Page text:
What do you do when you buy a flat with a 1,500-sq-ft backyard just a few minutes walk from Caine Road? You redesign it to take advantage of that ample outdoor space, naturally.
That’s exactly what a couple of real-estate executives had in mind when they hired Marcus Foley, of PDM International, to overhaul their 41-year-old, 2,000-sq-ft, three-bedroom Mid-Levels flat.
Situated on a slope, it had a view of the Central skyline on one side and a spacious yard on the other. But that was the extent of its charm.
“It was awful,” Foley says. “There was a low ceiling and lots of beams everywhere.”
And the backyard was barren concrete.
Keeping in mind the clients wanted an open, airy space, Foley got to work.
“The main element we worked on was the open kitchen area, where the clients could entertain – not a formal dining area like you’d normally find in an apartment,” he says.
Foley relocated the living room to near the front windows and installed a large marble bar towards the back. This functions both as a dining table and an extension of the galley kitchen, which the clients use for food preparation when they have guests. (Everyday meals are cooked in another kitchen, which is closed to prevent fumes from permeating the rest of the flat.)
The backyard has been transformed into another dining and entertainment space, with timber cladding to disguise pipes that run along the building’s exterior. The space includes a large wooden dining table, a lounge area on artificial turf, a dog house and even a trampoline for the clients’ two sons.
Foley planted bamboo around the perimeter to mask an unsightly barbed-wire fence and installed a large awning to shelter the dining table on rainy days. It also catches any falling debris from the flats above.
The newly verdant backyard serves as a backdrop to the flat’s other major transformation, in the master bedroom.
“We didn’t want a bedroom full of cupboards or a poky bathroom,” says Foley. So he combined the two to create a large walk-in wardrobe and en-suite bathroom. “It’s a hotel experience,” he says, referring to the two-sink marble vanity, shower and bathtub. The tub sits next to what is now a large, single-pane window that looks onto greenery. “The idea of a big bath is great but you’d never use it unless you had a view.”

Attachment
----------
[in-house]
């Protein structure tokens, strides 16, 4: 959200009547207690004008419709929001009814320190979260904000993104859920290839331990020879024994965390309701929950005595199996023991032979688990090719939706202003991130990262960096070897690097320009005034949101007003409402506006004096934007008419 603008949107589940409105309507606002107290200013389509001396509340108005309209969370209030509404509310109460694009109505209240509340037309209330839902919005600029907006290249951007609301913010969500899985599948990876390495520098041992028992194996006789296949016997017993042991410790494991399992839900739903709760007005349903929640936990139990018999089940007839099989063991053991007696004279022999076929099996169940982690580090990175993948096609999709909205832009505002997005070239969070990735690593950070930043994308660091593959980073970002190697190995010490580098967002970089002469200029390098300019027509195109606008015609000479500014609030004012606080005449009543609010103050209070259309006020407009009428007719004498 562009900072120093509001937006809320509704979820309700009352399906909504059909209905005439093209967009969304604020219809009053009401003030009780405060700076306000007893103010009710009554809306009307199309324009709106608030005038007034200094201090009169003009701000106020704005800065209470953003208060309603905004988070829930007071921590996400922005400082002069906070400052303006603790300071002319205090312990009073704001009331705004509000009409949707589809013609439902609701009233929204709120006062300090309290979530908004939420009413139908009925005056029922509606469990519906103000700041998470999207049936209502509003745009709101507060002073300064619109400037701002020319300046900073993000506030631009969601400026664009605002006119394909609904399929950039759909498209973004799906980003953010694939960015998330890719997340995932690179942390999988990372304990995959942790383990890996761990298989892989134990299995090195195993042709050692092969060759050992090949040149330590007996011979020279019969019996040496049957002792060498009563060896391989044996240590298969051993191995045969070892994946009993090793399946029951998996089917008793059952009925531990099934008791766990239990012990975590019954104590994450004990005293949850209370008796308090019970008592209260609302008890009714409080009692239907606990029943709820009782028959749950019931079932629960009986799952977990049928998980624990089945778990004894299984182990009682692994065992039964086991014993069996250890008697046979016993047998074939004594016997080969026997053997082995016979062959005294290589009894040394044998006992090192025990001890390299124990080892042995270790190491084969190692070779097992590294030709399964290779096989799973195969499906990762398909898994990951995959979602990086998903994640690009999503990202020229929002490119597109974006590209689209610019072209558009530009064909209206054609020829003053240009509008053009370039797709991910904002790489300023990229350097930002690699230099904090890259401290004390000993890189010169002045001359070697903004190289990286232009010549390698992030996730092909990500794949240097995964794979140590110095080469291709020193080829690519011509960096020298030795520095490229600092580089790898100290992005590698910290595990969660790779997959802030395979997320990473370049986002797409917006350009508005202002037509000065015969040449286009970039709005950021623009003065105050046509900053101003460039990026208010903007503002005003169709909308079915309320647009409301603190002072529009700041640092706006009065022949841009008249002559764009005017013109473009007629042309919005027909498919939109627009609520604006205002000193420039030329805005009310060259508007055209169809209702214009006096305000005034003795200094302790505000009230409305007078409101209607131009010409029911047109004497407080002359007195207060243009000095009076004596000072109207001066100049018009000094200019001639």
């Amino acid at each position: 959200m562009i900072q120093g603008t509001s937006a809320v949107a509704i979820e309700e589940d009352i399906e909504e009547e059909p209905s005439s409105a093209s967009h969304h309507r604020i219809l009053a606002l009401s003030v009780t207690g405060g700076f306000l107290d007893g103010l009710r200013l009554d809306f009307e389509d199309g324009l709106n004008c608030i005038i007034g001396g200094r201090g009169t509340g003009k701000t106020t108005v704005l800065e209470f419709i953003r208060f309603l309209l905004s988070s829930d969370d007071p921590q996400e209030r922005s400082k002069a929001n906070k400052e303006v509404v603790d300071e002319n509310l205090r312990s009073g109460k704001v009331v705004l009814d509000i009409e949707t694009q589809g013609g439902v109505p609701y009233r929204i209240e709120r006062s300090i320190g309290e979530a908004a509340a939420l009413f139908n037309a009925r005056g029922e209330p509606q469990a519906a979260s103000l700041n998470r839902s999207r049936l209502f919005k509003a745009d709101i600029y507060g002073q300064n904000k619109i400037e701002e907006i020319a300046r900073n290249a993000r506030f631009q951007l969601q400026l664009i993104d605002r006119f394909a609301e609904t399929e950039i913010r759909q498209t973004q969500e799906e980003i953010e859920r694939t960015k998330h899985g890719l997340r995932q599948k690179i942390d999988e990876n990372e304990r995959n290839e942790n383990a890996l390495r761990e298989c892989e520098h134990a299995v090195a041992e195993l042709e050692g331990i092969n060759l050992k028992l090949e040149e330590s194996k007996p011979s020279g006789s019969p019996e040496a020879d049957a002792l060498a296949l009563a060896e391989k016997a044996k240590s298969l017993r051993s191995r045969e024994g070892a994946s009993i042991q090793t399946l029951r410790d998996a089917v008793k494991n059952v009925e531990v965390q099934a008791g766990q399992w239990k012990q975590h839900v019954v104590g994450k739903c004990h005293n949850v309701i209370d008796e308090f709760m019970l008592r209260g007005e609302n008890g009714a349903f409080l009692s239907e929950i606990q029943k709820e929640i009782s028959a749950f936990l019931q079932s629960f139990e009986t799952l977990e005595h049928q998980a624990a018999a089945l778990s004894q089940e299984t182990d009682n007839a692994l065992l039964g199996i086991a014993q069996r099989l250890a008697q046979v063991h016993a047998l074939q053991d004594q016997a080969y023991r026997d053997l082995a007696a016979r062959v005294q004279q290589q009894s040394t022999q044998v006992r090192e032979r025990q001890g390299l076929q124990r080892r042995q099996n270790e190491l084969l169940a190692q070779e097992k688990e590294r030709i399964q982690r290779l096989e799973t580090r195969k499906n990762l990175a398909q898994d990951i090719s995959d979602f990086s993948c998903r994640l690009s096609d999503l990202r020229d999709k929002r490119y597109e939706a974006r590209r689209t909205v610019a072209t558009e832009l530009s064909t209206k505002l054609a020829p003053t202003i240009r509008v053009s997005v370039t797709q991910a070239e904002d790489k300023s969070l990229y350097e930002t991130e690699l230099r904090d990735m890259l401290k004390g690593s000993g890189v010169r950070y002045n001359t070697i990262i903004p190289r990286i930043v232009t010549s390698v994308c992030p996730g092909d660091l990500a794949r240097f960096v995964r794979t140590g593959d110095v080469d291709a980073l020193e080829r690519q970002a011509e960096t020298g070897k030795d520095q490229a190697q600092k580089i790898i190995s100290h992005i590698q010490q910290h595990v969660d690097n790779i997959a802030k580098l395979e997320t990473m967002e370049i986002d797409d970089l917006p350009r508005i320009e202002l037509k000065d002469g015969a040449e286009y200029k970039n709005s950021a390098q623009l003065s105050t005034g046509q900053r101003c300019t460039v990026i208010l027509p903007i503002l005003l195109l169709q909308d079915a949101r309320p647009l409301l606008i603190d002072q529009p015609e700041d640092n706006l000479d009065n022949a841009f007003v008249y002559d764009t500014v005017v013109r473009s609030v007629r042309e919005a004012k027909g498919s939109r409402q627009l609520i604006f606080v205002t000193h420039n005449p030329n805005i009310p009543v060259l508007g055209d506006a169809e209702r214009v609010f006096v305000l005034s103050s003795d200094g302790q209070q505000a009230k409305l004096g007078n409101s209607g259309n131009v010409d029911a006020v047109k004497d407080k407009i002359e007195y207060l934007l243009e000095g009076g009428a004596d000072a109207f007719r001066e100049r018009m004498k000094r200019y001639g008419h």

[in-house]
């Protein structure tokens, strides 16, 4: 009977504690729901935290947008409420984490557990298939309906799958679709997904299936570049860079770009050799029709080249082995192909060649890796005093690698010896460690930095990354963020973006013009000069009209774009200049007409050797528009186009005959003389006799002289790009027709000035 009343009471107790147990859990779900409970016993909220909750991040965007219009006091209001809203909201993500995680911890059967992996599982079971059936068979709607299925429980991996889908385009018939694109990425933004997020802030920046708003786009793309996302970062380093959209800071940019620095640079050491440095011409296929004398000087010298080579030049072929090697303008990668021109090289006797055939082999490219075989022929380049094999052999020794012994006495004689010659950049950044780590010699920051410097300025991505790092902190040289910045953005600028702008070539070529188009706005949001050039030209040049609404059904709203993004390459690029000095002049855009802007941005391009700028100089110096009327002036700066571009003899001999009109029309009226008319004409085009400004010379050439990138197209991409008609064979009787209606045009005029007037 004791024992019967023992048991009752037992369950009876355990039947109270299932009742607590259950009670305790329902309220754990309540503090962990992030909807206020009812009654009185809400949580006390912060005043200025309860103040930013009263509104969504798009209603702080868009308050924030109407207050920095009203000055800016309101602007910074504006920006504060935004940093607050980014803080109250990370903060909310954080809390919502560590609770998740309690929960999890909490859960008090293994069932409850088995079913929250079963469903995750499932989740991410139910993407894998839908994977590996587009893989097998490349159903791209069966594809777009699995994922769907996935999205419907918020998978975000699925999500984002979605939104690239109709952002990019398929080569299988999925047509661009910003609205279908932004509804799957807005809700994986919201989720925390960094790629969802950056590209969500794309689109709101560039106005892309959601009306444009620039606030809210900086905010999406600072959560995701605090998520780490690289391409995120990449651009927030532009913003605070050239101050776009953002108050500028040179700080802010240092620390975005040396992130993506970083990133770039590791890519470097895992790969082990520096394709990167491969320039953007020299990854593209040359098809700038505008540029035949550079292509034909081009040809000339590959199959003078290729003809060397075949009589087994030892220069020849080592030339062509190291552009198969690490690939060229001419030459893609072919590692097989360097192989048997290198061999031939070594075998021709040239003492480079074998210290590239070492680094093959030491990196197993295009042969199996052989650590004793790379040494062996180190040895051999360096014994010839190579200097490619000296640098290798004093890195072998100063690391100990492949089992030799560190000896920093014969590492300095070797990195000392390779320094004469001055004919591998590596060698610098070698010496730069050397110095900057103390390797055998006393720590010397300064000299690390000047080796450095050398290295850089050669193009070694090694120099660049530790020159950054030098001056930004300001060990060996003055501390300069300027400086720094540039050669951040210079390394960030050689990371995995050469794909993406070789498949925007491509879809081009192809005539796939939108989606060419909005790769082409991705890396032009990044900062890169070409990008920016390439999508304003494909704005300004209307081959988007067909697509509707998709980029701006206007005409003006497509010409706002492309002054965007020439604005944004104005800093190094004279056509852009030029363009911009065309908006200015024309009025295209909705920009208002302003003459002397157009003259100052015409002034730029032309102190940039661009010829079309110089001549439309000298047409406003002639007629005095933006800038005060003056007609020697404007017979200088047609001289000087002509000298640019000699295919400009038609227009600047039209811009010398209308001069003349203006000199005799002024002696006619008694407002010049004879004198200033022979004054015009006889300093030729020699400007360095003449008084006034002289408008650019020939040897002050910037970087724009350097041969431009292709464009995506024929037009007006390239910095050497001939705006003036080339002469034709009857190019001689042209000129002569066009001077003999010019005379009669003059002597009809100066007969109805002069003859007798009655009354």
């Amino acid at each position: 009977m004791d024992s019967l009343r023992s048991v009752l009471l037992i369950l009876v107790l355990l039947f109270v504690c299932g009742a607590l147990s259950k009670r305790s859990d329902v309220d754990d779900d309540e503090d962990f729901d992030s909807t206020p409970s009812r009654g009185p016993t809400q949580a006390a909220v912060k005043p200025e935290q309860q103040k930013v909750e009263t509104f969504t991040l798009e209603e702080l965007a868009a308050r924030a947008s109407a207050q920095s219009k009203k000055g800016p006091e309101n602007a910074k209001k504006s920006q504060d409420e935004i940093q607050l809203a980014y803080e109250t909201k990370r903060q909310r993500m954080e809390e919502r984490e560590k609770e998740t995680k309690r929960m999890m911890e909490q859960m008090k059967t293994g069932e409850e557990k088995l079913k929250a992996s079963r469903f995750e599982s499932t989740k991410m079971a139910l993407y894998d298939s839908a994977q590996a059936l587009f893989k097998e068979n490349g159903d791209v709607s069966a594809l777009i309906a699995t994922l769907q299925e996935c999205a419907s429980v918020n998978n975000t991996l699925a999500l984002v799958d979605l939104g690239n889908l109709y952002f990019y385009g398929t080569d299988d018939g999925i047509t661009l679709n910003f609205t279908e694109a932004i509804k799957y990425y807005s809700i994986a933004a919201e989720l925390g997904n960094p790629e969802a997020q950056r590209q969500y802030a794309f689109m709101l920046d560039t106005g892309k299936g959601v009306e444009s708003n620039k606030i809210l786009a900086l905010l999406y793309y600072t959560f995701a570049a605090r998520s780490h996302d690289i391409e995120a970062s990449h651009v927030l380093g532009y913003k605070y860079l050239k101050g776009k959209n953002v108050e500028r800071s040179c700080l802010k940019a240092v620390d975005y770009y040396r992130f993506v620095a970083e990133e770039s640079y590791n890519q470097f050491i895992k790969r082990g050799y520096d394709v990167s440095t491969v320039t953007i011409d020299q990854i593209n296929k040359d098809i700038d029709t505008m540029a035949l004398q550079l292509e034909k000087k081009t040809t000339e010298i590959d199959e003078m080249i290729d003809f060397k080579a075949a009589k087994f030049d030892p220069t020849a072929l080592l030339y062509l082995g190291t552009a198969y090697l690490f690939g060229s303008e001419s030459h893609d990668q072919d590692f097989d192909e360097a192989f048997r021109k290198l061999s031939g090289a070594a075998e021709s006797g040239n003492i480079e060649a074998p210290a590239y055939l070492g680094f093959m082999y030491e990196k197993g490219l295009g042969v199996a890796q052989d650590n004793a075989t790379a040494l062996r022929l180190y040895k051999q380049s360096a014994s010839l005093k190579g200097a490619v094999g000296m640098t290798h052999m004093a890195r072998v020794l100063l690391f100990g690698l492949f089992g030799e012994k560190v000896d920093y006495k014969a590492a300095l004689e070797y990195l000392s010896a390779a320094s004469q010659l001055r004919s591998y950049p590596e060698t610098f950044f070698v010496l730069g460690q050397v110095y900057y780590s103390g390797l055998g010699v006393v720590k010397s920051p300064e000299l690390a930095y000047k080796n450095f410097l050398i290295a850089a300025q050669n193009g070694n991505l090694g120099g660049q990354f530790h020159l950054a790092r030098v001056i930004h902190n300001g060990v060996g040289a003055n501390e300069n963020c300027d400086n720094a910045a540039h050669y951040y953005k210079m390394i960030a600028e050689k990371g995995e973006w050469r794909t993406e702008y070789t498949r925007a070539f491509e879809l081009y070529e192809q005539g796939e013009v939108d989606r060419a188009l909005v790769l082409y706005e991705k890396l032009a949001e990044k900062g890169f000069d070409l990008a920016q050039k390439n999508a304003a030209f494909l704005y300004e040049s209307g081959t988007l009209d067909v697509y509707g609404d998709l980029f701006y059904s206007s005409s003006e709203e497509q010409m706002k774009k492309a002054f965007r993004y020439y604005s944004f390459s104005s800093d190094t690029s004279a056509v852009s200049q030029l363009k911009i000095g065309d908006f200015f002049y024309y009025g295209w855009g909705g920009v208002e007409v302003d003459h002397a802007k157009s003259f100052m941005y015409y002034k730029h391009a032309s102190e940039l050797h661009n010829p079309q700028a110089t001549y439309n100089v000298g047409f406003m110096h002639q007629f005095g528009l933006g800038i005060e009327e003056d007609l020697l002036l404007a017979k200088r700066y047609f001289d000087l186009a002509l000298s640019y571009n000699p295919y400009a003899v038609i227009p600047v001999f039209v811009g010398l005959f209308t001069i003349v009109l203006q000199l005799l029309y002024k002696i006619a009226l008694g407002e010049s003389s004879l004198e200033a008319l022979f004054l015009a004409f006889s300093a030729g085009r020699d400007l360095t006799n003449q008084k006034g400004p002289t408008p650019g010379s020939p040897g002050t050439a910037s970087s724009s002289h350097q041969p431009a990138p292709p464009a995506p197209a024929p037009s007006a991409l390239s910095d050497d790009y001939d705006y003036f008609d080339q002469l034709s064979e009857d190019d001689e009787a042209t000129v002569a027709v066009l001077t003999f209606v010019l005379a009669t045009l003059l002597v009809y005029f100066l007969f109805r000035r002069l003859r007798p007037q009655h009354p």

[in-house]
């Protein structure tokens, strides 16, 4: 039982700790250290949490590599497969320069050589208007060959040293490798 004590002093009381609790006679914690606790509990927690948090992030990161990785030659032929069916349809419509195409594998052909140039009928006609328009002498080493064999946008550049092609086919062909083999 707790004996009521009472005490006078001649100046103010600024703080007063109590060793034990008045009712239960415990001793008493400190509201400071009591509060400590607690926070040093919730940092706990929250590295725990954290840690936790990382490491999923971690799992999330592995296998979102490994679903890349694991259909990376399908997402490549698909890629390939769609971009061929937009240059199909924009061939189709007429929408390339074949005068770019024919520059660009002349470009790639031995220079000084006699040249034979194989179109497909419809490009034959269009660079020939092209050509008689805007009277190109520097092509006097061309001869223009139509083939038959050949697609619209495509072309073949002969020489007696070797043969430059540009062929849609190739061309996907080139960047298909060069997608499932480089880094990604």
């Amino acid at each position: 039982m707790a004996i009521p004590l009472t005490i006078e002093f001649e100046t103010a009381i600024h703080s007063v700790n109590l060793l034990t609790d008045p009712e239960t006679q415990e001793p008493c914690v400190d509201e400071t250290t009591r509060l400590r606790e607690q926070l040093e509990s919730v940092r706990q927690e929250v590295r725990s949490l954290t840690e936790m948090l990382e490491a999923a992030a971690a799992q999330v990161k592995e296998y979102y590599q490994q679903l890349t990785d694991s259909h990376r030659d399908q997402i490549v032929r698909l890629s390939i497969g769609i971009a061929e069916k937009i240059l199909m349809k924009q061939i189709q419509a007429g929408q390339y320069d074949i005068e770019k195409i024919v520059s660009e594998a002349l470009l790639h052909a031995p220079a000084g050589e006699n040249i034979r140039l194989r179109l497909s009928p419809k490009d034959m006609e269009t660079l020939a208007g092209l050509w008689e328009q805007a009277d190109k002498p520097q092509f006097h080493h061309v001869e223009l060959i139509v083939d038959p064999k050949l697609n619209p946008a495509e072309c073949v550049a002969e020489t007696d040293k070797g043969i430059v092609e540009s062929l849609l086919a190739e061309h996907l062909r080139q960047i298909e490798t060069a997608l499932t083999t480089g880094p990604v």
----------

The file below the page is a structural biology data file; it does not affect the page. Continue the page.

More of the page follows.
Foley says he wanted to keep the flat as bright as possible, which meant white walls in most areas, although he installed polished grey tiles in the kitchen and a striated stone wall behind the bar to provide contrast. A “deep green-purple-black” feature wall in the living area achieves a similar effect.
“During the day it has one feeling and at night it has quite another – it’s a very interesting pigment,” Foley says. “And when you put something like a painting on it, it pops.”
Something else pops, too – the views. Foley enlarged the windows to the maximum allowed by the building code. The front ones slide open and a narrow door to the backyard was replaced by a floor-to-ceiling folding glass wall that creates a seamless transition between interior and exterior.
“They really do take advantage of the indoor/outdoor lifestyle,” he says.
And even when the weather is too hot and muggy, it’s not a problem. “Wherever you are, you get a glimpse of the outside.”
Dining area The bar with marble countertop (HK$60,000) was custom built by PDM. The vintage Italian light fixtures (HK$1,800 each) were from Casa Capriz. The client bought the black and white Franck Berthuot photo in Hawaii. When the bifold doors to the backyard are open, they create an indoor/outdoor space perfect for dinner parties.
Living area The Busnelli L-shaped sofa came from Brand Equity. The cushions were purchased by the client in Bali, Indonesia, a long time ago, as was everything else in the living area, including the coffee table and Ligne Roset side tables, rug and artwork.
Master bedroom The bedroom affords a “hotel experience”. All the items were bought years ago.
TRIED + TESTED
Grass act What’s a garden without grass? Installing real turf would have been complicated and expensive, so Marcus Foley’s client opted for artificial grass. Among the nurseries that sell substitute grass is Wah King Garden Centre, in Sai Kung, which charges HK$410 per square metre for Royal Grass from the Netherlands, plus HK$292 per square metre to install it on concrete, which involves building a drainage cell so the turf does not remain soggy after rain. (Installing it on earth costs HK$150 per square metre). The grass has an eight-year warranty in Hong Kong.